The Pueblo Chieftain editorial staff comes out in support of H.R. 3189, ‘…important and reasonable bill’

Trail map for Powderhorn Ski Area via liftopia
Trail map for Powderhorn Ski Area via liftopia

From The Pueblo Chieftain:

THE U.S. House of Representatives has passed an important and reasonable bill that prohibits the transfer of private water rights to the federal government as a condition of permits it issues. But the bill’s future is in doubt, according to sponsor U.S. Rep. Scott Tipton, R-Colo., because a majority in the U.S. Senate and President Barack Obama appear opposed to the legislation.

The Water Rights Protection Act (HR3189) is designed to protect Colorado water rights from federal encroachment. The proposal was developed in response to U.S. Forest Service contracts with Colorado ski areas that require the transfer of water rights as a condition of permit approval.

Most ski areas in the state operate on federally owned land, which requires them to secure permits and pay an annual fee. To make snow, however, the ski areas must secure water leases or rights through the state.

Federal authorities claim the management of water resources used by ski areas is important so that rivers and lakes can be protected for their recreational and environmental value. Bill backers suggest that the federal government’s attempt to collect water rights is a serious threat to long-standing water law that puts states in charge of regulating their own available resources.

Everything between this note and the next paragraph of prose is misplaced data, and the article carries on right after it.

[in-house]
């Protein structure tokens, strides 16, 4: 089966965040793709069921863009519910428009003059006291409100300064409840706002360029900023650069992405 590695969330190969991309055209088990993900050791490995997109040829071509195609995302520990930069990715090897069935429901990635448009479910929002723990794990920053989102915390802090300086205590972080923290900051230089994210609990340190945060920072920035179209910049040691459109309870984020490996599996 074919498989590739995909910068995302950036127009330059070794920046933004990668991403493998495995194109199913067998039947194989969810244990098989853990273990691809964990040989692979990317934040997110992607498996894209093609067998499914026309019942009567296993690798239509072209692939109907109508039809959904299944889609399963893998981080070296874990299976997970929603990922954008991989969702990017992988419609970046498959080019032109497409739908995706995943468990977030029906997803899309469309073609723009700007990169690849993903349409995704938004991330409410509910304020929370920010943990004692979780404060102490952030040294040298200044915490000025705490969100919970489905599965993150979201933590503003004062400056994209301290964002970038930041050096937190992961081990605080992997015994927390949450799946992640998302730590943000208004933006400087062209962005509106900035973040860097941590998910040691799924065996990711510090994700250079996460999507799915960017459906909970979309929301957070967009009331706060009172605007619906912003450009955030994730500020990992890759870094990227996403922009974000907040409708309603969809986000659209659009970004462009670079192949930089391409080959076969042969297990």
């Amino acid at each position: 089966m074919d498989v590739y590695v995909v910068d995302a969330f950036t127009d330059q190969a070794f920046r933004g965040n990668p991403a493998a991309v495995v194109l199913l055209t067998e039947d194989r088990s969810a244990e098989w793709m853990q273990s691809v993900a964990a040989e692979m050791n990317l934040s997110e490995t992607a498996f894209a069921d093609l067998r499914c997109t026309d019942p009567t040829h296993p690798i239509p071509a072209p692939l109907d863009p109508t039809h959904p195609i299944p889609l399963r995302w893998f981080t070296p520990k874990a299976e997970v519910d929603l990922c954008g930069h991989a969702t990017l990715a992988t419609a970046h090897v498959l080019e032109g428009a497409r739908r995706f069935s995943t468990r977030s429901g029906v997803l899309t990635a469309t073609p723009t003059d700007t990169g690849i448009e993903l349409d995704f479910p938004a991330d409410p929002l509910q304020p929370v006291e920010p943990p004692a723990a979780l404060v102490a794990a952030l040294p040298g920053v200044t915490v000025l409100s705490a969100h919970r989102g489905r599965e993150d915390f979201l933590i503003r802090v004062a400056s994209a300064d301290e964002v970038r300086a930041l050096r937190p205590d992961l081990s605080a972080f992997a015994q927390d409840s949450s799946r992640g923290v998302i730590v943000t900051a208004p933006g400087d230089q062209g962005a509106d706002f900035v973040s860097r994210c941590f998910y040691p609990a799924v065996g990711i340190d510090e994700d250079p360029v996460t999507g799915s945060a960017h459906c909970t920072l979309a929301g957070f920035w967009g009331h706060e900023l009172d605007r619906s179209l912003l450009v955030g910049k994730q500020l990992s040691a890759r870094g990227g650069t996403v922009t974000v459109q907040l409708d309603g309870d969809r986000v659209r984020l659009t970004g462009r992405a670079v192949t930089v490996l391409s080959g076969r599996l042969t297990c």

The concern about making water right transfers a condition of federal permits goes well beyond ski areas. Grazers and other agricultural producers who lease federal land are worried that the surrender of water rights might apply to them as well.

That’s why passage of HR3189 makes sense. Colorado water law has worked well for more than a century and we don’t need the federal government to get involved.

We urge our U.S. senators — Mark Udall, D-Colo., and Mike Bennet, D-Colo. — to jump on board and help guide the bill through the Senate. It will take a bit of work to educate congressional members from other parts of the country about the importance of state water laws and about the impact of having large tracts of federal land in your state.

But if given the opportunity to debate the matter on the floor of the Senate, we’re confident that a majority of those elected officials will recognize the need to approve this simple measure.

More water law coverage here.

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